At Alandi and Nerur in Maharashtra, it is believed that Sant Gnyaneshwar and Sadashiva Brahmendra bless devotees through trees. The sacred river Narmada has her origins at Amarkantak in the roots of a sacred tree. In Kalidasa’s ‘Abhigyan Shakuntala,’ Shakuntala says farewell to every tree in the ashram before leaving for Dushyant’s palace.

In England, there are many sacred old trees. The individual spirits of trees were worshipped by the Druid priests of ancient Europe. Trees were regarded by these ancients as “residences of the earth spirit.” They also believed that the earth spirit finds its receptacle / residence in springs, wells, rivers, rocks, and caverns.

Trees in Zoroastrian tradition

Iranian Zoroastrians consider several Cypress trees in Iran to be holy and worthy of reverence. For example, at Abr-koh near Yazd, in Iran, there is a 4,500 – 5,000-year-old Cypress tree. In the courtyard of the Atash Kadeh in the village of Cham (Yazd), there is another Cypress tree said to be about 1,500 years old.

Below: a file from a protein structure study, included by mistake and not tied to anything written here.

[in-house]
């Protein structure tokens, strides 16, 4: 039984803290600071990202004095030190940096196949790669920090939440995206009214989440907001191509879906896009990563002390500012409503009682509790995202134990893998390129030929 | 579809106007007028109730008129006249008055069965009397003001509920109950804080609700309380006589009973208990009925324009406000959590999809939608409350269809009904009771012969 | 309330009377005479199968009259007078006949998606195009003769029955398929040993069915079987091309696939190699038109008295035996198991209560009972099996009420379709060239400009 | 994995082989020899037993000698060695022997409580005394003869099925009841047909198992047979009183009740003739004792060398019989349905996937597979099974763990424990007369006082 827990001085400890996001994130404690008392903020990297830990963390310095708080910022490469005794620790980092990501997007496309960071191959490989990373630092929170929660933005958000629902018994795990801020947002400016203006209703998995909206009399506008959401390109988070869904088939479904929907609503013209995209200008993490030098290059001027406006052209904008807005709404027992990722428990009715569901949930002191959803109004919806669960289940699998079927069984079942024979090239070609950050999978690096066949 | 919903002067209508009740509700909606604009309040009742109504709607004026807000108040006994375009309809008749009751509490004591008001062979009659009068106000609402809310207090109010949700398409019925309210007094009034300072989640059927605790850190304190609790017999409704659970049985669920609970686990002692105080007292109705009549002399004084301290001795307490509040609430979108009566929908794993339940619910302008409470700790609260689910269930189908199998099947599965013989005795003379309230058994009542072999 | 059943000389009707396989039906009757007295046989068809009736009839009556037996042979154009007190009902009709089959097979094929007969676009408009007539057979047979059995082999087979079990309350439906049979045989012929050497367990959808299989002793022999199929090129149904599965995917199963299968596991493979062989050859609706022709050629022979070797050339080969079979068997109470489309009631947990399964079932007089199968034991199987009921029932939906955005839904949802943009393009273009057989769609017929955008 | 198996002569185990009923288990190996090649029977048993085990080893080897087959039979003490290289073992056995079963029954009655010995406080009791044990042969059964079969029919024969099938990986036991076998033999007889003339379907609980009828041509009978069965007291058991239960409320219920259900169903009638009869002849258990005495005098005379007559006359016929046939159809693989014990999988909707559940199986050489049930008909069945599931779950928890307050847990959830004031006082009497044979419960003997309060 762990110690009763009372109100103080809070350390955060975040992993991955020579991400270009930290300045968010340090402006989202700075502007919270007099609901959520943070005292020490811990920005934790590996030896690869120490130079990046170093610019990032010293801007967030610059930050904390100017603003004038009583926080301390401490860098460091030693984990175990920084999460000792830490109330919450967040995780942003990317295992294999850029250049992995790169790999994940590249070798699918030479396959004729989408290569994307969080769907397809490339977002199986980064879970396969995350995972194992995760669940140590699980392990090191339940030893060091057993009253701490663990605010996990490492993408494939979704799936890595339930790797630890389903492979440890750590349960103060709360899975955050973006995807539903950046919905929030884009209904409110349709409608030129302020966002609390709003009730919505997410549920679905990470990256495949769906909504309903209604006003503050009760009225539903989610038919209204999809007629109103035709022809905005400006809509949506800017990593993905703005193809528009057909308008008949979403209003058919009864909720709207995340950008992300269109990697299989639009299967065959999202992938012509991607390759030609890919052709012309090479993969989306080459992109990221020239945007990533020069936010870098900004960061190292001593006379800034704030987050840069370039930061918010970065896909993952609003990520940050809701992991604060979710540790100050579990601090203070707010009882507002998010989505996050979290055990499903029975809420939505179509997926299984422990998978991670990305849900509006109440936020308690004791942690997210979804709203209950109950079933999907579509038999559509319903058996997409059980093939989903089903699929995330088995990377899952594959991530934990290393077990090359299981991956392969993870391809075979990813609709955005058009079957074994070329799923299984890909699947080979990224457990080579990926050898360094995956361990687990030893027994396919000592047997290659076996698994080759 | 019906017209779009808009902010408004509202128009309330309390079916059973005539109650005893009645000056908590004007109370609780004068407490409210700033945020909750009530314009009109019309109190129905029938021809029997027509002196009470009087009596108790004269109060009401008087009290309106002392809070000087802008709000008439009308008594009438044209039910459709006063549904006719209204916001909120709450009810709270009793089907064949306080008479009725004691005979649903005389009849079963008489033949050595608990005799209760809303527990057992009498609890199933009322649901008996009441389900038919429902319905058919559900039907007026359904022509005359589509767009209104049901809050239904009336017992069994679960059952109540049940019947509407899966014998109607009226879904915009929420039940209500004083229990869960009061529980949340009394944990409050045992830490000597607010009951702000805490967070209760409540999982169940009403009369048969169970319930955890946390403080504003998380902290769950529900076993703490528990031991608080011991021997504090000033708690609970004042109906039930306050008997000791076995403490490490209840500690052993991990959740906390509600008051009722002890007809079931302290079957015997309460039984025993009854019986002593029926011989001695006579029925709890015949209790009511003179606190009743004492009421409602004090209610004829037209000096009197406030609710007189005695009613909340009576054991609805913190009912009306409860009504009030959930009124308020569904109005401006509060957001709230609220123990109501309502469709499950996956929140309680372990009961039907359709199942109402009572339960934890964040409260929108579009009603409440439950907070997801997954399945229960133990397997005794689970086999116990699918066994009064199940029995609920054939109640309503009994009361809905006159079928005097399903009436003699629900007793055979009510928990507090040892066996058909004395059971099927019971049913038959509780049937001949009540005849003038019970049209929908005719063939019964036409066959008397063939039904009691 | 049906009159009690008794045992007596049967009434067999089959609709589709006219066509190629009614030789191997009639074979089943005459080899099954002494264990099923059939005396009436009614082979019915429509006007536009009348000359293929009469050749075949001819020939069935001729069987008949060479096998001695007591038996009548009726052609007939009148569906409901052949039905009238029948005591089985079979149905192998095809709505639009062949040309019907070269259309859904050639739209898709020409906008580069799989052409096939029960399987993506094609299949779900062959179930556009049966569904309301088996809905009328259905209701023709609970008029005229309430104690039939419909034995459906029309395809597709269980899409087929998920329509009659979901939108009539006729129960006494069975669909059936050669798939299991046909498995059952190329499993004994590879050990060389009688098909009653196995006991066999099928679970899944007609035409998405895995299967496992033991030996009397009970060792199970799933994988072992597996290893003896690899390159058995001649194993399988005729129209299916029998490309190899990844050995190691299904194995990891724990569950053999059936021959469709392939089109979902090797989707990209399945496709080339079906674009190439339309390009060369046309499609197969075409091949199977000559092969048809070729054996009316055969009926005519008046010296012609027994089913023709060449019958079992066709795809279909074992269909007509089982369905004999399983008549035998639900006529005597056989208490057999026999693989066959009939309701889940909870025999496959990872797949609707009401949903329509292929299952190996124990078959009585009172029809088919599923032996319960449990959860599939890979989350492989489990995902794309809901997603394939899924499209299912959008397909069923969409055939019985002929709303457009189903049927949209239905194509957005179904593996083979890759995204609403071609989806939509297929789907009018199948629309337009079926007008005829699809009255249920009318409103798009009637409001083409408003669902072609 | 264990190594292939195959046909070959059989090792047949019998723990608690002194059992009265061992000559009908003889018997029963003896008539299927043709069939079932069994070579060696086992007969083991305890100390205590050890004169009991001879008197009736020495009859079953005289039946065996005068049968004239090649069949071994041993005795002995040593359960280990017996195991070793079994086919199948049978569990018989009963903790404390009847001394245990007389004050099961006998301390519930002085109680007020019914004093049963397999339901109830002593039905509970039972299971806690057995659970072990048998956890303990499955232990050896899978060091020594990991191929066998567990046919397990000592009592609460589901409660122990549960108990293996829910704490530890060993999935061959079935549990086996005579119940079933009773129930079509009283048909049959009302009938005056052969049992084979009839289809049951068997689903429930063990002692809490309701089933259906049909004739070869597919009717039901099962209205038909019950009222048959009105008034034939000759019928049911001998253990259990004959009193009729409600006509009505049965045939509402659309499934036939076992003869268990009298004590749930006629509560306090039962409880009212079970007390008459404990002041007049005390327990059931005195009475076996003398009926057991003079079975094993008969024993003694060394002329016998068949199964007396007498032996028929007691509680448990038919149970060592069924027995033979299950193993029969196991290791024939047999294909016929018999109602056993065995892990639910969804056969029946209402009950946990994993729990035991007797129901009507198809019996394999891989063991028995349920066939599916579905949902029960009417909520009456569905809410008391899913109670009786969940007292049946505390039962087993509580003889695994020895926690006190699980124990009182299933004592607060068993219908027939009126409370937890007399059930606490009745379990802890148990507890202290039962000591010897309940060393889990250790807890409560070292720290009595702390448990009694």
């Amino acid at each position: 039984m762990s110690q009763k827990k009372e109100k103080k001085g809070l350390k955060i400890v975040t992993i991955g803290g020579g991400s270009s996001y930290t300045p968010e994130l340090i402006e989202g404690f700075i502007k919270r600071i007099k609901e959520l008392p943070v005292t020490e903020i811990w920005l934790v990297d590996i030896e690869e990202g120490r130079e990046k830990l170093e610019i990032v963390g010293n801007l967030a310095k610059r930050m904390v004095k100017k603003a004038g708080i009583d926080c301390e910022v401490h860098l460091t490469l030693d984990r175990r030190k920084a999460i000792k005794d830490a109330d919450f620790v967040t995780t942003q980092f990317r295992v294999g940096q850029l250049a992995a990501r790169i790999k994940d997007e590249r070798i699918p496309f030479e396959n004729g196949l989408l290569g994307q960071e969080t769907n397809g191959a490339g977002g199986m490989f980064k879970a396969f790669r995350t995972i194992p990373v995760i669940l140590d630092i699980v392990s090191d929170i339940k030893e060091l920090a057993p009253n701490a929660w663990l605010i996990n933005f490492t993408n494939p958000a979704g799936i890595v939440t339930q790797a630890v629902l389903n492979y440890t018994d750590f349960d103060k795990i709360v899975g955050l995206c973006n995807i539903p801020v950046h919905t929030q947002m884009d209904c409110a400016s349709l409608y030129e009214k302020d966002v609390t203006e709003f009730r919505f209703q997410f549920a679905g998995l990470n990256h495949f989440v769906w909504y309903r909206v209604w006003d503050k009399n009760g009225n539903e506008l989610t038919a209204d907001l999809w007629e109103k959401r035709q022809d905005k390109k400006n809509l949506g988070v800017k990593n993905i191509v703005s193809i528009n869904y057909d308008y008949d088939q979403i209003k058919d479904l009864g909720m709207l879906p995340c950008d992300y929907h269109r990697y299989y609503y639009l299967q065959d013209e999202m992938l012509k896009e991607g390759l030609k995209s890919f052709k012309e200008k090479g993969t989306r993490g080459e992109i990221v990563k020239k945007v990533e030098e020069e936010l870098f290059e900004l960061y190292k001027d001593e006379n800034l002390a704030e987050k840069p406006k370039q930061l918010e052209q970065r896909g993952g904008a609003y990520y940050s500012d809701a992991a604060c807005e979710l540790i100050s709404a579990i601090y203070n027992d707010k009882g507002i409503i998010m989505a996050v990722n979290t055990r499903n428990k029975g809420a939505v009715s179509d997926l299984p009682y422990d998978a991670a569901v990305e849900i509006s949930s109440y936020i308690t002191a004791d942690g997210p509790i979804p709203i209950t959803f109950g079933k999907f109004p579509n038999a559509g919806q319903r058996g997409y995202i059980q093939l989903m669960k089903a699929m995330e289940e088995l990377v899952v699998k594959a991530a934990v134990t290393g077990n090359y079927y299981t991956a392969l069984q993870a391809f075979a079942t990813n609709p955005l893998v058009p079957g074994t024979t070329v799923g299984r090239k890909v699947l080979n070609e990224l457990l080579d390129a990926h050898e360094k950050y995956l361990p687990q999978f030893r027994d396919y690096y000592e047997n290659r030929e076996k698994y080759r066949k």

At Sanjan in India there is the ‘chalto ambo’ or the ‘walking mango tree.’ This tree has reportedly moved about two hundred metres from its original place in more than two centuries and is continuing its ‘walk.’ How does this tree walk? Curiously the tree’s branches grow parallel to the ground from the main stem. Roots develop from a part of the branch that touches the ground, which develops in the form of a stem and the original stem then dries off. The branch keeps on growing parallel to the ground from the new stem and new roots appear in the same pattern. This process has continued for several hundred years and villagers claim that this is the way the tree walks.

Data collected by forest officials and tales handed down through generations of villagers indicate that the mango tree may have been planted by early Parsi settlers over a thousand years ago.

As Zoroastrians we have been taught to revere all good creations of Ahura Mazda. How then can we allow destruction of what we revere? Planet earth on which life exists, is resilient and has been around for over four and half billion years. This planet is not dependent on us humans. Rather it is us who are dependent on earth and its limited resources, which we are recklessly depleting without replenishing.

Remember, the earth does not need us… and that’s why we need to care about it even more!